Because these issues were not presented in Jones's state habeas petition, the appropriate state court decision for review is the Fourth Court of Appeals' decision on direct review. See Jackson, 450 F.3d at 616 n.2. 9
Id. at 319. All credibility choices and conflicting inferences are to be resolved in favor of the verdict. United States v. Cyprian, 197 F. 3d 736, 740 (5th Cir. 1999). Jones's legally sufficiency argument was considered on direct appeal. Jones asserted that "the evidence is insufficient to prove that he was one of the perpetrators, and even assuming he was one of the perpetrators, there is insufficient evidence to show he was criminally responsible for the aggravating element of the offense." 2007 WL 246876. The jury was charged that "a person commits the offense of robbery if, in the course of committing theft, as defined hereinafter, and with intent to obtain or maintain control of the property, he intentionally or knowingly threatens or places another in fear of imminent bodily injury or death" and "[a] person commits aggravated robbery if the person commits a robbery, as defined above, and uses or exhibits a deadly weapon." The jury was also charged on the law of parties as follows: "Our law provides a person is criminally responsible as a party to an offense if the offense is committed by his own conduct, or by the conduct of another for which he is criminally responsible, or by both. Each party to an offense may be charged with commission of the offense. Mere presence alone will not make a person a party to an offense. A person is criminally responsible for an offense committed by the conduct of another if acting with intent to promote or assist the commission of the offense, he solicits, encourages, directs, or attempts to aid the other person to commit the offense." The Fourth Court went through the evidence introduced at trial and concluded that, although there may have been "some discrepancies," the evidence was legally sufficient to support the conviction. Specifically, the Fourth Court relied on the testimony of Ray Neri, Jerry Soriano, and Officers Vidal and Saulter. The court noted that Jones's clothing was consistent with the clothing worn by the robbers and the vehicle in which he was stopped was consistent with the description of 10
the getaway car by the eye-witness Soriano. The court also noted that Jones had allegedly fled from the vehicle when it was stopped, and that after Jones was apprehended from the vehicle that matched the description given by Soriano, a crime scene technician found a black bandana and partial legs of black panty hose, a money drawer, and coins in the vehicle. The court concluded that the flight and possession of the stolen property permitted an inference of guilt. In conducting its review, a federal habeas corpus court may not substitute its view of the evidence for that of the fact finder, but must consider all of the evidence in the light most favorable to the verdict. See Weeks v. Scott, 55 F.3d 1059, 1061 (5th Cir. 1995). "Where a state appellate court has conducted a thoughtful review of the evidence, moreover, its determination is entitled to great deference." Callins v. Collins, 998 F.2d 269, 276 (5th Cir.1993) (citation omitted). Jones argues that because he was never identified as a perpetrator or found with a weapon, and because there was no fingerprint or DNA evidence to tie him to the crime, there was legally insufficient evidence to sustain a finding of guilt. Jones contends that the eye witnesses did not identify him, giving only "sketchy descriptions" of the perpetrators without providing facial features. Jones notes that he was wearing an orange shirt when booked, not dark clothing, and that the dark clothing worn by the perpetrators was not found. Jones argues that the money drawer found in the vehicle must have been placed there by the police because Neri's testimony was that the money tray/till was taken from the drawer, and the drawer itself was not taken. Jones also asserts that he did not flee, and that the officer told this lie to justify beating him. Jones emphasizes these inconsistencies in the evidence, but notes that his real argument is that there was legally insufficient evidence that he threatened and placed another in fear of imminent bodily injury or death or used or exhibited a deadly weapon. Jones argues that the State failed to prove that he was criminally 11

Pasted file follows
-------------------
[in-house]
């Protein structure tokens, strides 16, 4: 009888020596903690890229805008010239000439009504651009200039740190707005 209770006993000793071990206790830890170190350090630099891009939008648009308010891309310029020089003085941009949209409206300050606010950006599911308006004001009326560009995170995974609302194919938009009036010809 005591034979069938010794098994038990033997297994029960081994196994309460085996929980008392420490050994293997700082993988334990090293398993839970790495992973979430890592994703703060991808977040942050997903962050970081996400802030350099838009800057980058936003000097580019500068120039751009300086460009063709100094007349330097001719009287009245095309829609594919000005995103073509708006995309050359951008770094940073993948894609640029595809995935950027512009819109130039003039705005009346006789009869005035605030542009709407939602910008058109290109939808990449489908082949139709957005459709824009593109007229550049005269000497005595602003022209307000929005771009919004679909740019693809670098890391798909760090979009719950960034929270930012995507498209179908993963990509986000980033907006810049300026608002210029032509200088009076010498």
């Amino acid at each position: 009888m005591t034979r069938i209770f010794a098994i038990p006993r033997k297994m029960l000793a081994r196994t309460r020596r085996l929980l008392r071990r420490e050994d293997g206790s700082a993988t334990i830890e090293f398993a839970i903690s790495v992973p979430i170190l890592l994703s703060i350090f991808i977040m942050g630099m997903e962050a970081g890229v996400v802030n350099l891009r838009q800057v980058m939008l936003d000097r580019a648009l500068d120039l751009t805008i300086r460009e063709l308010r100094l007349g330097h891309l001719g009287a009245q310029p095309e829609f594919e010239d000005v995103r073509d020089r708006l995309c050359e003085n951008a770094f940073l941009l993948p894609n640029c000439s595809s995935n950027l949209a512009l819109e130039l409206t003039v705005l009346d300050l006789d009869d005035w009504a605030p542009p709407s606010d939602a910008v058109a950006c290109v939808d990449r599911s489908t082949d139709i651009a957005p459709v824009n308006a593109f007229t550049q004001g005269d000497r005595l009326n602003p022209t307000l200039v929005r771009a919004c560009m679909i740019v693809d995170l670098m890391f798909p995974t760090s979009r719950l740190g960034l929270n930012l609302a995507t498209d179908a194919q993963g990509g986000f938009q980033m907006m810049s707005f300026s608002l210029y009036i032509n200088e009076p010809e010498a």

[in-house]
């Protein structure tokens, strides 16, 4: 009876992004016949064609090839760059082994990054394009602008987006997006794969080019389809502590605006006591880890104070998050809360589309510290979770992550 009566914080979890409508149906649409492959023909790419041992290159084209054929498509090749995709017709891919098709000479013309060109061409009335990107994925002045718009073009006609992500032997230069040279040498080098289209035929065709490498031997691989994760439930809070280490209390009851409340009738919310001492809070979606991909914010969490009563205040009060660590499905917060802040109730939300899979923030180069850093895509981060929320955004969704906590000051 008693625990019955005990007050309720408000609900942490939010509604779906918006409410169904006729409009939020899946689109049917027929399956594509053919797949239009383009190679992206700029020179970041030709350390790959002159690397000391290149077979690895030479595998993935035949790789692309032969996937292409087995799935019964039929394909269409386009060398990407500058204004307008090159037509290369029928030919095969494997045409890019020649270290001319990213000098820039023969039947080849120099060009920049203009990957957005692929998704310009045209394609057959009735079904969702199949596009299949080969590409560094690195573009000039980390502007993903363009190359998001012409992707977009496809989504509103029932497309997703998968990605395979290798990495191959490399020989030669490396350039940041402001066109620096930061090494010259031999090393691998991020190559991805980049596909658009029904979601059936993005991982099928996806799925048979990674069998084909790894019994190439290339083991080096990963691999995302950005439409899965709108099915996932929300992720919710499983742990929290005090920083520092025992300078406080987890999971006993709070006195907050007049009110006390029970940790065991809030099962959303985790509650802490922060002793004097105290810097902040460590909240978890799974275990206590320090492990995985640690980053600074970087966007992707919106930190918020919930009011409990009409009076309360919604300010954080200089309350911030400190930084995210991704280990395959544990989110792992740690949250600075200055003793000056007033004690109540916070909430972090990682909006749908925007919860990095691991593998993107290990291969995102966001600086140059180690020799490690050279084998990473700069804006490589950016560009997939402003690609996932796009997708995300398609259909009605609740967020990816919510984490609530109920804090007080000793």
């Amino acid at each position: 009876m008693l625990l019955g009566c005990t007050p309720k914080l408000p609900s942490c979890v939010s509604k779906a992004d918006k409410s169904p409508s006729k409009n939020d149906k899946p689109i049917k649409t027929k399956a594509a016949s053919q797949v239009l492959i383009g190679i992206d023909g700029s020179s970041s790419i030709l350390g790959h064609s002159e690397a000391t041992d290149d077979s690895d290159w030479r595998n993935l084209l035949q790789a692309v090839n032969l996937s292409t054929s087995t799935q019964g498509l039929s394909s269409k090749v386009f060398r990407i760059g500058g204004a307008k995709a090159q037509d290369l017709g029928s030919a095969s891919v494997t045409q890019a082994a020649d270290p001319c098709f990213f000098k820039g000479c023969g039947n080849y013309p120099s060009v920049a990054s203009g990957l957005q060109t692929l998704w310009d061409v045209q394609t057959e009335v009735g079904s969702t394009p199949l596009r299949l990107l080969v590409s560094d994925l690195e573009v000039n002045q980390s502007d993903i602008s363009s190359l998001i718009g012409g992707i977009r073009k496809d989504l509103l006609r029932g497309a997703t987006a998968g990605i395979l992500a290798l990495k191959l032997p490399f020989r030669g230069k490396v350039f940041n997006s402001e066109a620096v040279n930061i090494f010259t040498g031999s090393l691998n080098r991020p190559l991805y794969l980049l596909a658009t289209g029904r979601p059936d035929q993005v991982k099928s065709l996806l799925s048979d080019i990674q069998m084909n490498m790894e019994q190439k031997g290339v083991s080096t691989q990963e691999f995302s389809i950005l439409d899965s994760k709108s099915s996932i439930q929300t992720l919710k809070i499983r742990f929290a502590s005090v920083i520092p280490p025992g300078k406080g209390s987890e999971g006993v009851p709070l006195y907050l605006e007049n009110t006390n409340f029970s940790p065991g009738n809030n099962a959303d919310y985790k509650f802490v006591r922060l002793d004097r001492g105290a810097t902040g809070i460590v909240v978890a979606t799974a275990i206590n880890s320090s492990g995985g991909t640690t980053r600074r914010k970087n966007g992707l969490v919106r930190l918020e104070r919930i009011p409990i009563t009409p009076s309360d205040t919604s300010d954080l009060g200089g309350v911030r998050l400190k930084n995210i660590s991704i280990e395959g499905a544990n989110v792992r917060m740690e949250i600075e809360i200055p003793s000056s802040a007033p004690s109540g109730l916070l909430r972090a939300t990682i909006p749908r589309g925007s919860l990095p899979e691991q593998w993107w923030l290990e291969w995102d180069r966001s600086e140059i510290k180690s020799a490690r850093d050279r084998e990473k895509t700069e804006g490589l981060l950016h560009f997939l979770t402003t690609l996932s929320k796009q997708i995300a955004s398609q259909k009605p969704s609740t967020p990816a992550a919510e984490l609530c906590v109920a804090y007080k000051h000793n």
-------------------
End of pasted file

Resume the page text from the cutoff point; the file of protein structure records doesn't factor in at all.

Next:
responsible for the aggravating element (the use or exhibition of a deadly weapon) because there was no evidence that he knew that a gun was used or even in the possession of the robbers. Jones contends he cannot be found guilty as a participant because there is no evidence that he solicited, encouraged, directed, aided, or attempted to aid anyone in the commission of this crime, arguing that the State must prove "petitioner gave someone a weapon to rob Mr. Neri." In determining whether the accused acted as a party, the jury may consider events occurring before, during, and after the commission of the offense and may rely on actions of the defendant that show an understanding and a common design to commit the prohibited act. Payne v. State, 194 S.W.3d 689, 694 (Tex.App.Houston [14th Dist.] 2006, pet. ref'd); see also Coleman v. State, 956 S.W.2d 98, 99-100, 103 (Tex.App.Tyler 1997, pet. ref'd). Circumstantial evidence may be sufficient to establish a defendant's guilt as a party to an offense. Powell v. State, 194 S.W.3d 503, 506 (Tex.Crim.App.2006). The evidence creates a reasonable inference that Jones participated in the aggravated robbery of the hotel. The evidence found in the car, as well as the description of the vehicle, and the suspects' flight, is sufficient for a reasonable jury to conclude that the three men apprehended in the vehicle were the two robbers and the driver of the get-away car. There was sufficient evidence for the jury to conclude that Jones was one of the robbers who entered the Hampton Inn. Officer Saulter testified that, when he attempted to stop the vehicle, the vehicle did not immediately stop, but when it eventually did, Jones exited from the back seat. This indicates that Jones was not the driver of the getaway vehicle. Saulter testified that Jones ran, and that he pursued and apprehended him.2 Highly incriminating evidence, including the money drawer identified by